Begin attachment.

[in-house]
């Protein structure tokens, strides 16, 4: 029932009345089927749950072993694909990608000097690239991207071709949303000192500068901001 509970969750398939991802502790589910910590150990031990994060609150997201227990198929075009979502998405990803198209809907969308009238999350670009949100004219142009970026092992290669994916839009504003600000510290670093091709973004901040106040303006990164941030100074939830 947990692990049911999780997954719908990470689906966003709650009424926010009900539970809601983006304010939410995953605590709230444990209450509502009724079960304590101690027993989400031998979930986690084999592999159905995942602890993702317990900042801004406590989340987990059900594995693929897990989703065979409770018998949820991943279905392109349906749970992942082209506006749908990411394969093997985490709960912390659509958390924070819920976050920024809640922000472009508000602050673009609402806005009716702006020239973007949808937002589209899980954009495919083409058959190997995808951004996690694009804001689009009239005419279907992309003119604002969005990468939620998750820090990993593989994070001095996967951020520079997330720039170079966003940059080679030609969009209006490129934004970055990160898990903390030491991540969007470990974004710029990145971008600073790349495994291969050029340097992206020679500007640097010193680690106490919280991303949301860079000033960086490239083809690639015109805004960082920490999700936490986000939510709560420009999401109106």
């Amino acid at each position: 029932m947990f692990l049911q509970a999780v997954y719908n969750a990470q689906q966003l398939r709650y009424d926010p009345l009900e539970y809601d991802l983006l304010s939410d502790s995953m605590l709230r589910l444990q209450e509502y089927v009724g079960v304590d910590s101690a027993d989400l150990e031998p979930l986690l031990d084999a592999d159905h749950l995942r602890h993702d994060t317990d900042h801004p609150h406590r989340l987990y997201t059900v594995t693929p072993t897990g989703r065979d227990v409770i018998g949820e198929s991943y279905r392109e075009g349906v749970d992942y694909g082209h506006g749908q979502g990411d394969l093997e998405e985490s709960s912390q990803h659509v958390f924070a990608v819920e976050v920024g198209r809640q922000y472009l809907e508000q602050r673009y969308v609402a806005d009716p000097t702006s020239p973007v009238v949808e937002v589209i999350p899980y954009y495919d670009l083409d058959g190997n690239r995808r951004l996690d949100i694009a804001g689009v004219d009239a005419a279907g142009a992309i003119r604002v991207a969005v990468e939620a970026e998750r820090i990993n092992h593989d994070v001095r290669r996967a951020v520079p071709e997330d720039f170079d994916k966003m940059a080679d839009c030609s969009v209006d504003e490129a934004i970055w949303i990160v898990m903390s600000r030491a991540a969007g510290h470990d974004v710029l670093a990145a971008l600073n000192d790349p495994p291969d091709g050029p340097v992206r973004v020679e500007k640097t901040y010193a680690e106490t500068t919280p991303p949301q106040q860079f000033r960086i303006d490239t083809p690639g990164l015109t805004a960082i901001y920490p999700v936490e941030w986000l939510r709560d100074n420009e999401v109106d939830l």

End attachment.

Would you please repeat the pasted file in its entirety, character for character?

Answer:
[in-house]
């Protein structure tokens, strides 16, 4: 029932009345089927749950072993694909990608000097690239991207071709949303000192500068901001 509970969750398939991802502790589910910590150990031990994060609150997201227990198929075009979502998405990803198209809907969308009238999350670009949100004219142009970026092992290669994916839009504003600000510290670093091709973004901040106040303006990164941030100074939830 947990692990049911999780997954719908990470689906966003709650009424926010009900539970809601983006304010939410995953605590709230444990209450509502009724079960304590101690027993989400031998979930986690084999592999159905995942602890993702317990900042801004406590989340987990059900594995693929897990989703065979409770018998949820991943279905392109349906749970992942082209506006749908990411394969093997985490709960912390659509958390924070819920976050920024809640922000472009508000602050673009609402806005009716702006020239973007949808937002589209899980954009495919083409058959190997995808951004996690694009804001689009009239005419279907992309003119604002969005990468939620998750820090990993593989994070001095996967951020520079997330720039170079966003940059080679030609969009209006490129934004970055990160898990903390030491991540969007470990974004710029990145971008600073790349495994291969050029340097992206020679500007640097010193680690106490919280991303949301860079000033960086490239083809690639015109805004960082920490999700936490986000939510709560420009999401109106």
């Amino acid at each position: 029932m947990f692990l049911q509970a999780v997954y719908n969750a990470q689906q966003l398939r709650y009424d926010p009345l009900e539970y809601d991802l983006l304010s939410d502790s995953m605590l709230r589910l444990q209450e509502y089927v009724g079960v304590d910590s101690a027993d989400l150990e031998p979930l986690l031990d084999a592999d159905h749950l995942r602890h993702d994060t317990d900042h801004p609150h406590r989340l987990y997201t059900v594995t693929p072993t897990g989703r065979d227990v409770i018998g949820e198929s991943y279905r392109e075009g349906v749970d992942y694909g082209h506006g749908q979502g990411d394969l093997e998405e985490s709960s912390q990803h659509v958390f924070a990608v819920e976050v920024g198209r809640q922000y472009l809907e508000q602050r673009y969308v609402a806005d009716p000097t702006s020239p973007v009238v949808e937002v589209i999350p899980y954009y495919d670009l083409d058959g190997n690239r995808r951004l996690d949100i694009a804001g689009v004219d009239a005419a279907g142009a992309i003119r604002v991207a969005v990468e939620a970026e998750r820090i990993n092992h593989d994070v001095r290669r996967a951020v520079p071709e997330d720039f170079d994916k966003m940059a080679d839009c030609s969009v209006d504003e490129a934004i970055w949303i990160v898990m903390s600000r030491a991540a969007g510290h470990d974004v710029l670093a990145a971008l600073n000192d790349p495994p291969d091709g050029p340097v992206r973004v020679e500007k640097t901040y010193a680690e106490t500068t919280p991303p949301q106040q860079f000033r960086i303006d490239t083809p690639g990164l015109t805004a960082i901001y920490p999700v936490e941030w986000l939510r709560d100074n420009e999401v109106d939830l």